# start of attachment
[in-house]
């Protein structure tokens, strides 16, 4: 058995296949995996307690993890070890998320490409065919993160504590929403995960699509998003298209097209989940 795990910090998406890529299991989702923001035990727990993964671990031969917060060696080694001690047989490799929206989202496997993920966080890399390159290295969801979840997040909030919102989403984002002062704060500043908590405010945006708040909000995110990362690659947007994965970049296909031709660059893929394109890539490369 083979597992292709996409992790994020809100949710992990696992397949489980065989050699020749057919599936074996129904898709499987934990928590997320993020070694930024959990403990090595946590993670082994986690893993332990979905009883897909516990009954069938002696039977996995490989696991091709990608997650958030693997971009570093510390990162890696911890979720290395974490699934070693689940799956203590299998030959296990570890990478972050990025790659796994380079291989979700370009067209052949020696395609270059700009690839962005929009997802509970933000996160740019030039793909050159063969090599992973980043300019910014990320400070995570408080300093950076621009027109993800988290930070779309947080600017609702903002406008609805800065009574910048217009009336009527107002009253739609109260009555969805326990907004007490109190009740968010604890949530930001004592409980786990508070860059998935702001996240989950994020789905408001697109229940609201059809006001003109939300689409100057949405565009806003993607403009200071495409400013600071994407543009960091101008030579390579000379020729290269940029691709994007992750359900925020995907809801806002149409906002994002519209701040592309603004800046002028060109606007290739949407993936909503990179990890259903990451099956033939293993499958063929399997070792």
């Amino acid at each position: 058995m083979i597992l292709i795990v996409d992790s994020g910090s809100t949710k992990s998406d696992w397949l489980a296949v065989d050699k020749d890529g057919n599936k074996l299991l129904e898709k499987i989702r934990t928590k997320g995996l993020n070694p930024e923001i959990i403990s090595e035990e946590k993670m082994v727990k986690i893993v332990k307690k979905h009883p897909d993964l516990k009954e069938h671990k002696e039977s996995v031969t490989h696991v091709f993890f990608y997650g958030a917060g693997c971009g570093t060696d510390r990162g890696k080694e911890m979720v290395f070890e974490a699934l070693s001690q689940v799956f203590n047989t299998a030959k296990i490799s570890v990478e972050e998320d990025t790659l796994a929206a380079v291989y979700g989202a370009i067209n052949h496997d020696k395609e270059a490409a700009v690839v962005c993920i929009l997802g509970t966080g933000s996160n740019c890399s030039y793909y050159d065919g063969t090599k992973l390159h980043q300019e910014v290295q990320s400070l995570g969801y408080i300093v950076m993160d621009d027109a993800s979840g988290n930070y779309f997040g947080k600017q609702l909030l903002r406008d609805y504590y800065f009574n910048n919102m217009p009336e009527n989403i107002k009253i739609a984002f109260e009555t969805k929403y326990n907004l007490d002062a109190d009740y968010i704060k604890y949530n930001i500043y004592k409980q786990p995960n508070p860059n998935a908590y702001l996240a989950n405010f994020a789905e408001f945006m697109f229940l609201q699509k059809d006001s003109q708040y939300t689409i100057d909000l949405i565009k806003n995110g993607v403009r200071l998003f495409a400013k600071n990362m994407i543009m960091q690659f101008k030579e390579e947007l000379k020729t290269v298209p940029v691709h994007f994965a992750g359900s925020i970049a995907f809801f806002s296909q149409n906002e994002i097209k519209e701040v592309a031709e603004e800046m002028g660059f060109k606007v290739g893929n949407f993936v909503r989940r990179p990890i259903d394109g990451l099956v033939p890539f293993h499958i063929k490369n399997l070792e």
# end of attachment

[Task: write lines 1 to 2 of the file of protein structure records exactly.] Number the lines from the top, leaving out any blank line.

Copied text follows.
[in-house]
């Protein structure tokens, strides 16, 4: 058995296949995996307690993890070890998320490409065919993160504590929403995960699509998003298209097209989940 795990910090998406890529299991989702923001035990727990993964671990031969917060060696080694001690047989490799929206989202496997993920966080890399390159290295969801979840997040909030919102989403984002002062704060500043908590405010945006708040909000995110990362690659947007994965970049296909031709660059893929394109890539490369 083979597992292709996409992790994020809100949710992990696992397949489980065989050699020749057919599936074996129904898709499987934990928590997320993020070694930024959990403990090595946590993670082994986690893993332990979905009883897909516990009954069938002696039977996995490989696991091709990608997650958030693997971009570093510390990162890696911890979720290395974490699934070693689940799956203590299998030959296990570890990478972050990025790659796994380079291989979700370009067209052949020696395609270059700009690839962005929009997802509970933000996160740019030039793909050159063969090599992973980043300019910014990320400070995570408080300093950076621009027109993800988290930070779309947080600017609702903002406008609805800065009574910048217009009336009527107002009253739609109260009555969805326990907004007490109190009740968010604890949530930001004592409980786990508070860059998935702001996240989950994020789905408001697109229940609201059809006001003109939300689409100057949405565009806003993607403009200071495409400013600071994407543009960091101008030579390579000379020729290269940029691709994007992750359900925020995907809801806002149409906002994002519209701040592309603004800046002028060109606007290739949407993936909503990179990890259903990451099956033939293993499958063929399997070792």